First Gig Questions!


PDA

View Full Version : First Gig Questions!


QuantumMechanix
02-24-2011, 01:17 PM
It's not really my first gig, I've played at coffee shops and bars and whatnot in the past, but we've always done our own sound and brought our own PA equipment. My new band has a real show (opening at a concert venue) and I'm not used to this kind of thing.

I'm assuming we'll have to do a sound check and have someone else mix our sound while we're playing. I don't know what all we're supposed to bring (mics, stands etc.?) We have 10 minutes to set up and I was just wondering what's involved in "setting up" and what exactly the venue provides for us.

I guess I'm just looking for someone who's experienced at playing real shows like this to "prepare" me for what the experience is like and what to expect.... thanks

Guano23
02-24-2011, 01:31 PM
If sound is being provided they always use thier mics. You should only need your instrument, amp and cab. This has been the case for any show Ive palyed at where sound was provided by someone other than my band. Be it large venues or some dive bar. Honestly this is info your band should already have recieved from who ever is putting on the show.

P.B.
02-24-2011, 01:32 PM
every venue is different, so contact whomever you booked through and ask.

but typically the mics, mic stands are provided by the venue.

typically you just bring your amps, guitars, cables, pedals, drums etc.

However, once in a blue moon you might be sharing drums, or sharing amps etc.

like i said, call the venue and find out exactly what to be ready for, and if you will be getting soundcheck done, as sometime they won't do it for the opening act.

blake1221
02-24-2011, 01:33 PM
Contact the venue beforehand, but generally they should have all the equipment ready. I wouldn't even worry about stands or your own mics. They'll generally provide 2-3 vocals and enough to mic your equipment. Set up fast, don't bumble around, be nice to the sound guy and ask if you can get a sound check if not offered.

Good luck man! Get someone to record!

QuantumMechanix
02-24-2011, 01:43 PM
every venue is different, so contact whomever you booked through and ask.

but typically the mics, mic stands are provided by the venue.

typically you just bring your amps, guitars, cables, pedals, drums etc.

However, once in a blue moon you might be sharing drums, or sharing amps etc.

like i said, call the venue and find out exactly what to be ready for, and if you will be getting soundcheck done, as sometime they won't do it for the opening act.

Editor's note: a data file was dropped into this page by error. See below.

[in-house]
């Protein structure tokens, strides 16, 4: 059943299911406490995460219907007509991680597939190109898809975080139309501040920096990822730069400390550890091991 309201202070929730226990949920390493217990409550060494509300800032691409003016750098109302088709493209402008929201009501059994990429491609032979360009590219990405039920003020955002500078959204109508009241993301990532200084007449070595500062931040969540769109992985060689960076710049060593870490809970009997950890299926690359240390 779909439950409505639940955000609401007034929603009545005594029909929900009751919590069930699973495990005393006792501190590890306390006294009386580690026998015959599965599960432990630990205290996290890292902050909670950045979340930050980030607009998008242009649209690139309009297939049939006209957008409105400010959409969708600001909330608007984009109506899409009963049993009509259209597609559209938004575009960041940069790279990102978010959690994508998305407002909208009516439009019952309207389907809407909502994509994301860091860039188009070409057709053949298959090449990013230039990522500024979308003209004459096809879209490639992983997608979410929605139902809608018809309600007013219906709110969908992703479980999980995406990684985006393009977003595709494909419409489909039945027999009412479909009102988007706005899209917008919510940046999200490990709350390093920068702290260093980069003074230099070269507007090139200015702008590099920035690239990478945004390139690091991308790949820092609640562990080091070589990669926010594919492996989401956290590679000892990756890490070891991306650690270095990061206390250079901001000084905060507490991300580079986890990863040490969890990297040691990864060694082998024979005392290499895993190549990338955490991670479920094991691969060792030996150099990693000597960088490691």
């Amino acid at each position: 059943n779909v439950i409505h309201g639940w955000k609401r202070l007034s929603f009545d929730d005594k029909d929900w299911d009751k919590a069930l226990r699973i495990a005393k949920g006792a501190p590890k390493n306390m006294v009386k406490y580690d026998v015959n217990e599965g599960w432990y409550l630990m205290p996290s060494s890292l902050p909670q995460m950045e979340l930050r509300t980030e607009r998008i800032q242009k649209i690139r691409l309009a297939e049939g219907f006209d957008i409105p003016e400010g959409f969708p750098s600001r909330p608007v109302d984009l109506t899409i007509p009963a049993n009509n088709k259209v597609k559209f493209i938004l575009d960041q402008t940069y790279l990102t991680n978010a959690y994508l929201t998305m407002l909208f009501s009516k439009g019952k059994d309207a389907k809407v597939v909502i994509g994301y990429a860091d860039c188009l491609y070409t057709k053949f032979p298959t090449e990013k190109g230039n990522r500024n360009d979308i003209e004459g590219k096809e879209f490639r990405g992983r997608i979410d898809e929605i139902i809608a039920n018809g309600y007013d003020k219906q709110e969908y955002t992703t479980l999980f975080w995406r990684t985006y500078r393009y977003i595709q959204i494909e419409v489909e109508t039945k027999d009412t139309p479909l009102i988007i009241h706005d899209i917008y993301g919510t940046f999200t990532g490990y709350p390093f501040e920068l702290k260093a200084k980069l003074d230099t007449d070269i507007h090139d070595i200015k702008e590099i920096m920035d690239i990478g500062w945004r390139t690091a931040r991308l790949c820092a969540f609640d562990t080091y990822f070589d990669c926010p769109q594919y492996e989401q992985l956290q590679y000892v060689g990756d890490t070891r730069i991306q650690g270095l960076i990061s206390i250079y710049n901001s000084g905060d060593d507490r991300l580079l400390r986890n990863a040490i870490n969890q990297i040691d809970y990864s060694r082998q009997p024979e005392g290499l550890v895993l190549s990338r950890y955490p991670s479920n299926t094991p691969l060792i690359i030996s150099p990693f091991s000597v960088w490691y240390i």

Technically we're the second opening act if that makes any difference. Our singer arranged all of this so I never even directly talked to anyone from the venue. He just doesnt play any instruments so I don't think he asked about any of this stuff. I'm pretty sure we're not sharing drums or amps or anything, but it would just be a lot more stress if we would have to worry about bringing our own mics and trying to mic up everything by ourselves

axemanchris
02-25-2011, 12:04 AM
I'm assuming ....

Don't assume anything. Seriously. Just don't.


we'll have to do a sound check

Hmmm..... if you only have ten minutes to set up, I'm going to guess that you'll get a line-check and that's it.


and have someone else mix our sound while we're playing. I don't know what all we're supposed to bring (mics, stands etc.?) We have 10 minutes to set up and I was just wondering what's involved in "setting up" and what exactly the venue provides for us.

Now, clearly, someone else is calling the shots here. The question is "who?" You need to find out and ask them. Yeah, you'll *probably* have someone there to do sound, but it's not unrealistic to suggest that the sound person there is being paid by the headlining band to do sound for the headlining band. The other bands.... "sure, I'll do sound for you. My rate is $100/hr." Or, "So... who is doing sound for you guys?"

What will probably happen is this....

You'll have your ten minutes, which will give you enough time to haul your amps up and throw a mic at them. Your drummer will fly in his/her breakables (cymbals, snare drum, etc.), but will use core components of an existing kit.

That will leave you with about 30 seconds to do a quick line check ("Okay... singer... say something into the mic.... guitar.... play something.... bass.... play something.... drummer... hit a few things.... GREAT! You're ON!!") In the interest of time, mics will all be set up and it will simply be a matter of moving them around.

But for goodness sake.... don't assume anything.

CT

AlanHB
02-25-2011, 12:29 AM
^^^ I'm with Axeman right here. It also goes without saying that these 10 minute setup jobs usually result in a mix which is not the preferred choice, to say the least.